If I’ve said it once, I’ve said it a couple dozen times: Politics and hypocrisy are strange bedfellows.
Any of us who toe ideological lines have some hypocrisy in us — regardless of who you are, which party you ascribe to, or how partisan or non-partisan you may be.
For example, I’m opposed to the increased interference and regulations of “Big Government,” yet I’m also opposed to abortion-on-demand and favor government regulations to restrict abortions. That’s hypocrisy.
In American politics, the left routinely rails against the right for the conservatives’ supposed closed-mindedness, divisiveness and hatefulness because of a hesitance to fully embrace the LGBT movement. Yet, the self-proclaimed “party of unity” also routinely lashes out against Christians and promotes divisive public policies towards Christians and others who don’t embrace the same social standards they do. That, too, is hypocrisy.
In recent years, there’s been no greater example of hypocrisy in politics than the backlash against “cancel culture.”
Just ask GOP Rep. Liz Cheney.
Cancel culture is real. And it’s disturbing. We’ve transformed ourselves from a nation where dissenting voices are encouraged into a nation where being the voice of dissent can increasingly cost you your social status, your job and your livelihood. The so-called “woke” mobs use the influence of the mainstream media — with which they have firmly allied themselves — and the power of the new, alternative, partisan-driven media of the digital era to create an environment in which everyone must conform to what is considered politically correct … or else.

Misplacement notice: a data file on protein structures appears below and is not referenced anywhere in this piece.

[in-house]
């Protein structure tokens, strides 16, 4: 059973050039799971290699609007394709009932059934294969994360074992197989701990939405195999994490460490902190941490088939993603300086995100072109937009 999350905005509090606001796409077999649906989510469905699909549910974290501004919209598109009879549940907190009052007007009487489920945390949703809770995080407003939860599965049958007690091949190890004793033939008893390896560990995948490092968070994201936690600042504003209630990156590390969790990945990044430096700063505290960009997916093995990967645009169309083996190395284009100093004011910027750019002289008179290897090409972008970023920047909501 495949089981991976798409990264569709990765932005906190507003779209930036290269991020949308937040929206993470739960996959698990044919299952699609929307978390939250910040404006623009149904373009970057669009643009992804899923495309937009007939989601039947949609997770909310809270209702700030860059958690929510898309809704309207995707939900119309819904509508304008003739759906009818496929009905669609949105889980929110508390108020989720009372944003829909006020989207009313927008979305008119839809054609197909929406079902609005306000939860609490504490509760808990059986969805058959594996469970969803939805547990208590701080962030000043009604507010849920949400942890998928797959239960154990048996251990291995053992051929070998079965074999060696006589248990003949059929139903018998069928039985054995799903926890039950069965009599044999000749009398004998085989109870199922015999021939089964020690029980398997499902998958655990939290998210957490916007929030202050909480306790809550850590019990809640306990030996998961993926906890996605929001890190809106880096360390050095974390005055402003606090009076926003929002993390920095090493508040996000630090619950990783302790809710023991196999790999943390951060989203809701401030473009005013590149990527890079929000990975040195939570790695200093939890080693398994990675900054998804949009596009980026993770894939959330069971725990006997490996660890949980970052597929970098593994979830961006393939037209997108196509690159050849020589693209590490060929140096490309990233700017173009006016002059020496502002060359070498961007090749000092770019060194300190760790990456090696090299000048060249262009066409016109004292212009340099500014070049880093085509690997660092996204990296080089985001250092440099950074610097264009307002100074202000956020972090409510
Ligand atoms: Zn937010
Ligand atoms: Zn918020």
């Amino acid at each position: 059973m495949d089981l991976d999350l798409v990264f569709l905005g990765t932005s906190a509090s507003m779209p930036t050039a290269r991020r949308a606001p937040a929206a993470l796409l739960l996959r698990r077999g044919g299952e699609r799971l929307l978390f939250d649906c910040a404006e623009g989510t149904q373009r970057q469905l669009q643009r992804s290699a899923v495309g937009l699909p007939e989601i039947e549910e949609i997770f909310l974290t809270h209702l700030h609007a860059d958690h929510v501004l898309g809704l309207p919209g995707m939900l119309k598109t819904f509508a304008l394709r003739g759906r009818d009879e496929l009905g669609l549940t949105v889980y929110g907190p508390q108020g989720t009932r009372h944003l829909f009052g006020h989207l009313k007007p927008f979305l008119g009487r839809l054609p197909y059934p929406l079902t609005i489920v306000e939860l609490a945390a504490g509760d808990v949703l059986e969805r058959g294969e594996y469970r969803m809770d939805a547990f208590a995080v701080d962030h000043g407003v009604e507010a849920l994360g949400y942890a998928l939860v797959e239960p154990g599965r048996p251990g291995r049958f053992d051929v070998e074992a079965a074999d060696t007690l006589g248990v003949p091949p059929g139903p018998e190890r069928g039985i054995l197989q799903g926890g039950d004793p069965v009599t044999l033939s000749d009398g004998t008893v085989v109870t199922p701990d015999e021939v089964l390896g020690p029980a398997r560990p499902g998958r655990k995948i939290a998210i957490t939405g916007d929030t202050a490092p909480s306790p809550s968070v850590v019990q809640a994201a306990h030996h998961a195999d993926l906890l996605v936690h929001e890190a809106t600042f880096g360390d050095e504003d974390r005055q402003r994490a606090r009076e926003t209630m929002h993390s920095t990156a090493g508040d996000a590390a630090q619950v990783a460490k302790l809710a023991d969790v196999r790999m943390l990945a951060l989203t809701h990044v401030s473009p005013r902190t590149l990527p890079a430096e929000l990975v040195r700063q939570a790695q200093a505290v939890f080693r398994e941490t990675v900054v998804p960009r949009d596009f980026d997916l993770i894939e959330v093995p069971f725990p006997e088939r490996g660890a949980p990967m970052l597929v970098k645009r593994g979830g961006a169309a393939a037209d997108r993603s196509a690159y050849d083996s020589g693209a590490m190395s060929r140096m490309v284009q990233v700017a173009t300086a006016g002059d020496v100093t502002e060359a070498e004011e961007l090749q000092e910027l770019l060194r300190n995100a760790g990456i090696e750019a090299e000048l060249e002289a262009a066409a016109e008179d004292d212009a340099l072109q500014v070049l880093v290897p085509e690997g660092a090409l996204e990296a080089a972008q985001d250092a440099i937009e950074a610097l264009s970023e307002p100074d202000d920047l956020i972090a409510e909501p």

At the center of the war being waged over cancel culture are American conservatives. Republicans cast themselves as the last true defenders of free speech while vehemently denouncing the left for its efforts to bulldoze anyone who dares speak out on issues with stances that it and its allies deem socially unacceptable.
That’s not a bad thing. If American democracy is to survive as we know it, people have to stand up against cancel culture. The path we’re currently on is going to ruin us, and perhaps more quickly than we think.
The only problem is that most Republicans aren’t immune to this newfound desire to silence those dissenting voices, no matter the cost. When Netflix added a film that was highly offensive to Christians, conservatives responded by canceling their Netflix subscription. (I did, too.) When Dollar Shave Club spoke out against law enforcement officers, conservatives responded by canceling their Dollar Shave Club membership. (I did, too.)
Republicans would tell you, of course, that they’re standing up for values by dumping corporations that espouse views they wholeheartedly reject … and that this behavior is different from going after individual Americans and trying to tear them down for saying something that goes against the status quo. And they’re not wrong. This reasoning was precisely why I canceled Netflix and Dollar Shave Club. I don’t want my hard-earned money to help fuel an anti-Christianity or anti-law enforcement campaign. That’s not so much cancel culture as it is principle.